US whistle-blower Edward Snowden ‘left HK because government resisted UN protection’

18-Sep-2019 Intellasia | South China Morning Post | 6:02 AM Print This Post

American whistle-blower Edward Snowden has said he was forced to leave Hong Kong in 2013 because the city’s government resisted any United Nations efforts to grant him protection there, after he was charged with espionage by the United States.

“The Hong Kong government, under Chinese pressure or not, resisted any UN effort at affording me international protection on its territory,” Snowden said in his new book Permanent Record, published on Wednesday.

“In other words, Hong Kong was telling me to go home and deal with the UN from prison. I wasn’t just on my own I was unwelcome. If I was going to leave freely, I had to leave now.”

The US government charged Snowden on June 14, 2013 under the Espionage Act, and requested his extradition on June 21.

Snowden had flown to Hong Kong on May 20, 2013 after leaving his job at a National Security Agency (NSA) facility in Hawaii and fleeing the US. On June 23, he flew into Moscow.

He had leaked thousands of classified NSA documents, revealing the global surveillance apparatus run by the US.

In his book, Snowden says he chose Hong Kong because the city was the “closest I could get to no-man’s land, but with a vibrant media and protest culture, not to mention largely unfiltered internet”.

“It was an oddity, a reasonably liberal world city whose nominal autonomy would distance me from China and restrain Beijing’s ability to take public action against me or the journalists at least immediately but whose de facto existence in Beijing’s sphere of influence would reduce the possibility of unilateral US intervention,” he writes.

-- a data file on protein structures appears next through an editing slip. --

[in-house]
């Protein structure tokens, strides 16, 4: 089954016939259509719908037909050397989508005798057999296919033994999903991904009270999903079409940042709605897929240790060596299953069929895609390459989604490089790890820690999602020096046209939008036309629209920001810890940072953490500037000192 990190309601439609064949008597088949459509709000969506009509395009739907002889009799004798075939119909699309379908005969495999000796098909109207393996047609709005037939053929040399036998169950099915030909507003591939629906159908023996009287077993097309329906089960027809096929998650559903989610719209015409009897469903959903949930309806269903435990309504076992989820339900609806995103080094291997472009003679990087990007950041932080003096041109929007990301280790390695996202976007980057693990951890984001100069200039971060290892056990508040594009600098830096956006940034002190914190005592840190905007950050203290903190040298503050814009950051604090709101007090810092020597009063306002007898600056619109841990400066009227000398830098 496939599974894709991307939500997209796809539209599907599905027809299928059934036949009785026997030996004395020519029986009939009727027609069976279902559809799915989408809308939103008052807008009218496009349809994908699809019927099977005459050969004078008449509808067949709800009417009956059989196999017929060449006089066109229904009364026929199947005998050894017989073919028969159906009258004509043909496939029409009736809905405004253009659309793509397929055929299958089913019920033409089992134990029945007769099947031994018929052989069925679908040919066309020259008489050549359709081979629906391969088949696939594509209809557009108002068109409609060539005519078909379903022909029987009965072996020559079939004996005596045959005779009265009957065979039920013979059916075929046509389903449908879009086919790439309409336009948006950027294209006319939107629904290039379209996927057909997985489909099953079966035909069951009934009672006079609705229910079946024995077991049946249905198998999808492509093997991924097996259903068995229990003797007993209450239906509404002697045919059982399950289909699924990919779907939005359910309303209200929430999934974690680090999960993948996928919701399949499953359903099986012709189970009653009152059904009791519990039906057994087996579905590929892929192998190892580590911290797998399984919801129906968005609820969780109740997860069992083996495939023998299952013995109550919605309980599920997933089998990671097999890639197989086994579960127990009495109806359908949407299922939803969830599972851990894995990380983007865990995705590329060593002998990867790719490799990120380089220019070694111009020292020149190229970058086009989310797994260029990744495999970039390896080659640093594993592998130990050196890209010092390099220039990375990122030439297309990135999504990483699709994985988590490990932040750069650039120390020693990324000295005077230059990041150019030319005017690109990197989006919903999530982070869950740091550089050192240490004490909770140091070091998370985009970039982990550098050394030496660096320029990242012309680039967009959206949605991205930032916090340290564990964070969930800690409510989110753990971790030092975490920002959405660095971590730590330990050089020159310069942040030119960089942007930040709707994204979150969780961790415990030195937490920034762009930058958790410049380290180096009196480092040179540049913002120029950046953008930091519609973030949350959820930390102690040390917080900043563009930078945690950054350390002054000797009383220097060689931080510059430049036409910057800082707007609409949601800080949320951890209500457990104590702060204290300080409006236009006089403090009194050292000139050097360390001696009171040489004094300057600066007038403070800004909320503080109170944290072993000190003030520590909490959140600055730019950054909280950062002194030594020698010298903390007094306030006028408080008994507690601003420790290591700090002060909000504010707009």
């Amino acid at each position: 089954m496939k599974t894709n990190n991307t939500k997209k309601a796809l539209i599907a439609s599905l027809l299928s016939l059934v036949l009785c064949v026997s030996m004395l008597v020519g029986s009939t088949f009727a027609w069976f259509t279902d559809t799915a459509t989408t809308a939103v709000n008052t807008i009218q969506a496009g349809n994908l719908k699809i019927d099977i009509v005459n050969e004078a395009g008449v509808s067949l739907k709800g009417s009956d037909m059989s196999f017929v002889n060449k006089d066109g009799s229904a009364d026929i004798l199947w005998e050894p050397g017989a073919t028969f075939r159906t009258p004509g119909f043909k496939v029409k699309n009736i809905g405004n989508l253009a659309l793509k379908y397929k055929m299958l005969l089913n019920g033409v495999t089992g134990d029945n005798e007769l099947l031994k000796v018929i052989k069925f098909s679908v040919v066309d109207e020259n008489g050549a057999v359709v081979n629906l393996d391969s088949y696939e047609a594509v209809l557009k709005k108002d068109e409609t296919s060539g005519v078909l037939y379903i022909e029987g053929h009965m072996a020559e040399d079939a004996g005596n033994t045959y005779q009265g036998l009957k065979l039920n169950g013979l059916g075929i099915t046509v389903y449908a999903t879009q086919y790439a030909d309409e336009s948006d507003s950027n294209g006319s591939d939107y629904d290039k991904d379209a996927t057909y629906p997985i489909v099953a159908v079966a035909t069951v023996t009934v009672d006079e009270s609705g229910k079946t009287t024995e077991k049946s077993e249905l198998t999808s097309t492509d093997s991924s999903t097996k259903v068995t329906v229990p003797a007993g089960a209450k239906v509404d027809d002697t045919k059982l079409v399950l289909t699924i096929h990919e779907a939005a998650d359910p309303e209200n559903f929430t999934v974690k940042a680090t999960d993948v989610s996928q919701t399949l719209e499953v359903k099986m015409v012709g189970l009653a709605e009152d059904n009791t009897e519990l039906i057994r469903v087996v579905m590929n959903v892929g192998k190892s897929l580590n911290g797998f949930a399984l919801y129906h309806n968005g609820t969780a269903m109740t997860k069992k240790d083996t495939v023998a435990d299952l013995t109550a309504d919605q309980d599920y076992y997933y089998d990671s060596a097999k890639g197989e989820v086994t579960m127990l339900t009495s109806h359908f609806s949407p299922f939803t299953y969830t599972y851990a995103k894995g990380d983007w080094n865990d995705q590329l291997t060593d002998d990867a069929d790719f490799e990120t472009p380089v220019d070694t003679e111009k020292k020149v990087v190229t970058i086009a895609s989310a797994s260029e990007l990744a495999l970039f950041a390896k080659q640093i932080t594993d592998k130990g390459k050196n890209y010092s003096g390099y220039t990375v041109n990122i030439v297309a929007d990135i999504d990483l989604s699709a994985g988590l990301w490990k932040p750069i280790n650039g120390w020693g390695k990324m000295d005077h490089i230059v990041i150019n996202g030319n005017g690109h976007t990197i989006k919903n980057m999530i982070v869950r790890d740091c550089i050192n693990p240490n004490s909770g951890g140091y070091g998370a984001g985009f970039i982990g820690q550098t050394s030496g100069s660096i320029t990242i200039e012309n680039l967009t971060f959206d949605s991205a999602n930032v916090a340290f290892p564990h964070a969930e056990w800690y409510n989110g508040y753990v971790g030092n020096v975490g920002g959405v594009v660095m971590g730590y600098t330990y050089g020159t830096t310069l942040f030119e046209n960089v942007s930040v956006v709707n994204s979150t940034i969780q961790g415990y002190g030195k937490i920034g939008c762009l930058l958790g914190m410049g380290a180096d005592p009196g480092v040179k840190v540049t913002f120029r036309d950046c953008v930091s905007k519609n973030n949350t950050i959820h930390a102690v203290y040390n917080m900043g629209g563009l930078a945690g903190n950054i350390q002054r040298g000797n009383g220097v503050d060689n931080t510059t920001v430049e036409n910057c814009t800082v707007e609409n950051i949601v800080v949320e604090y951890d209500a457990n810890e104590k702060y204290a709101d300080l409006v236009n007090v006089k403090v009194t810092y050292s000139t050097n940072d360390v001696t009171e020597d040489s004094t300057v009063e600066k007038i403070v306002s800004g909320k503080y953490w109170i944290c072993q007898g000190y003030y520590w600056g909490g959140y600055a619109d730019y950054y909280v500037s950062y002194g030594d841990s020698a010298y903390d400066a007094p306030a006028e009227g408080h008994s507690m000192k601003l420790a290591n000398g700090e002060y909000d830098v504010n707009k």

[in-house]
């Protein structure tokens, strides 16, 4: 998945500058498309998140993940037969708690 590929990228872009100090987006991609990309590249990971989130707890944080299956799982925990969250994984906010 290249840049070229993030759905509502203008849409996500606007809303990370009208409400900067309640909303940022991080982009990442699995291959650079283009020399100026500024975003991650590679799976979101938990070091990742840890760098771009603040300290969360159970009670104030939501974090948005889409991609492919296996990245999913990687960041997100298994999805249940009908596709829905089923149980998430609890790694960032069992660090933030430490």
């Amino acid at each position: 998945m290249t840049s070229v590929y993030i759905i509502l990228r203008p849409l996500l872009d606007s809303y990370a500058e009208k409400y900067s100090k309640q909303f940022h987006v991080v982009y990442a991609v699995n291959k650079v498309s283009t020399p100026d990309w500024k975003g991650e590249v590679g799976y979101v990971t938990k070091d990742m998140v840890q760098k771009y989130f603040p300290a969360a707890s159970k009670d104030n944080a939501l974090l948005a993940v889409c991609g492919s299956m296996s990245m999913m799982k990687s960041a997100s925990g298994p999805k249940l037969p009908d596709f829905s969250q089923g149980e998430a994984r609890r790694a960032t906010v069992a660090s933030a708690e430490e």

“In a situation with no promise of safety, it was enough to have the guarantee of time. Chances were that things weren’t going to end well for me, anyway: the best I could hope for was getting the disclosures out before I was caught.”

Hong Kong’s extradition treaty with the US stipulates that it cannot surrender a suspect accused of offences which would not be crimes under Hong Kong law.

The treaty also allows a suspect to walk free if charges are ruled by Hong Kong’s courts to be politically motivated.

In an interview with the South China Morning Post in 2013, Snowden said the NSA had been hacking computers in Hong Kong and mainland China since 2009. None of the documents revealed any information about Chinese military systems, he said.

Among the targets in Hong Kong, according to Snowden, were university and public officials, businesses and students. The documents also pointed to hacking activity by the NSA against mainland targets.


Category: Hong Kong

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